Recommended best practices

You should be looking at enhancing your cyber resilience by carrying out the following measures

  • Implement strong, unique passwords — and help make sure your customers do, too.

  • Consider using a password manager.

  • Protect your devices – update your software and enable anti-virus on your networks.

  • Protect against social engineering attempts and make sure that your staff are aware of how they can protect their personal information.

  • Implement additional authentication factors. Use MFA to protect your valuable data

  • Only store the customer data that you need. Less is more. And remember if you lose your customer’s data your company may be liable to fines or worse.

  • Make sure your site is always up to date and patch vulnerabilities as soon as you are notified of them.

  • Switch to HTTPS to host your site. Helps to secure your site and it will send a positive message to your customers that you are looking after their data.

  • Back up your data regularly. Store the back-up offline and ensure you can access it when you need to.

What next?

The impact of a successful attack against your website can be catastrophic and lead to website downtime, loss of business and loss of reputation. In the worst cases it can lead to the closure of the business altogether. But all is not lost

So, what can I do?

Here at the centre, we would advise you to do two things now

1. Join our free core membership. You will be supported through implementing the changes you need to make to protect your business and your customers

2. We would also recommend that you speak to your MSP and / or website company to discuss how they can implement cyber resilience measures on your behalf.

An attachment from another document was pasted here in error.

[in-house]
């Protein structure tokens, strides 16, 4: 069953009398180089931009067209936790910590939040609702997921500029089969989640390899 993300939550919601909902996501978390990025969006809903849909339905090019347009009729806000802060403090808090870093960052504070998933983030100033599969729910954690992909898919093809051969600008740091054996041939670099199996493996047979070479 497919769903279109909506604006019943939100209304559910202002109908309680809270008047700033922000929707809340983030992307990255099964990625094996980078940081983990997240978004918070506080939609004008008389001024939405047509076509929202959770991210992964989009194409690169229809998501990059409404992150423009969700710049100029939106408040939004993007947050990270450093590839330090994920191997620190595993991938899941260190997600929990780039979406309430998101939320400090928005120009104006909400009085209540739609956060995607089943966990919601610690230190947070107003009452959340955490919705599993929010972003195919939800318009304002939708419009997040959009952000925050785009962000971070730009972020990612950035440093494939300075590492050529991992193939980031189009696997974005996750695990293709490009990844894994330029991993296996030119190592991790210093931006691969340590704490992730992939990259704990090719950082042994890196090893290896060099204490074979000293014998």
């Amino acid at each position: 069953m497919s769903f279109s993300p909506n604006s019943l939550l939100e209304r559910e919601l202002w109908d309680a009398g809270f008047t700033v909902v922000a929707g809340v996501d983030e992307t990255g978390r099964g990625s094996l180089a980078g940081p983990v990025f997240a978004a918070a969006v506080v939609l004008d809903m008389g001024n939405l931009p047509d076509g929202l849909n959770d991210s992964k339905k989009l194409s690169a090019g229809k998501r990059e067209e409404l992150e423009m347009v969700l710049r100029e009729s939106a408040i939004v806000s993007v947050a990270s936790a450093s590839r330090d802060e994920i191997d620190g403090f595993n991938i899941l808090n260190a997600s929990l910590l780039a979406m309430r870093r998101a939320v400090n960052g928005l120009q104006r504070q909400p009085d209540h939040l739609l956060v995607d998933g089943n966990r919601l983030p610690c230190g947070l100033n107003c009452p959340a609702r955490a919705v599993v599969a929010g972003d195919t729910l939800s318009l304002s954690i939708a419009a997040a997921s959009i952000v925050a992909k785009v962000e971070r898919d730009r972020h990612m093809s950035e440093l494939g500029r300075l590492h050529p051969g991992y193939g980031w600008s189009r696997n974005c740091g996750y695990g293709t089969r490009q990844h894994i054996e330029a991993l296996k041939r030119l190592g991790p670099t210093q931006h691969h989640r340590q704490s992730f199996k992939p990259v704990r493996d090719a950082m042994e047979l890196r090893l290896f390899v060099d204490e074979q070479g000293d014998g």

3. Join us at our webinar at 11am on Thursday 27th January to find out what steps you can take for secure your business and ask our panel your questions in this area. Register now.


The contents of this website are provided for general information only and are not intended to replace specific professional advice relevant to your situation. The intention of The Cyber Resilience Centre for the East is to encourage cyber resilience by raising issues and disseminating information on the experiences and initiatives of others. Articles on the website cannot by their nature be comprehensive and may not reflect most recent legislation, practice, or application to your circumstances. The Cyber Resilience Centre for the East provides affordable services and Trusted Partners if you need specific support. For specific questions please contact us.

The Cyber Resilience Centre for the East does not accept any responsibility for any loss which may arise from reliance on information or materials published on this document. The Cyber Resilience Centre for the East is not responsible for the content of external internet sites that link to this site or which are linked from it.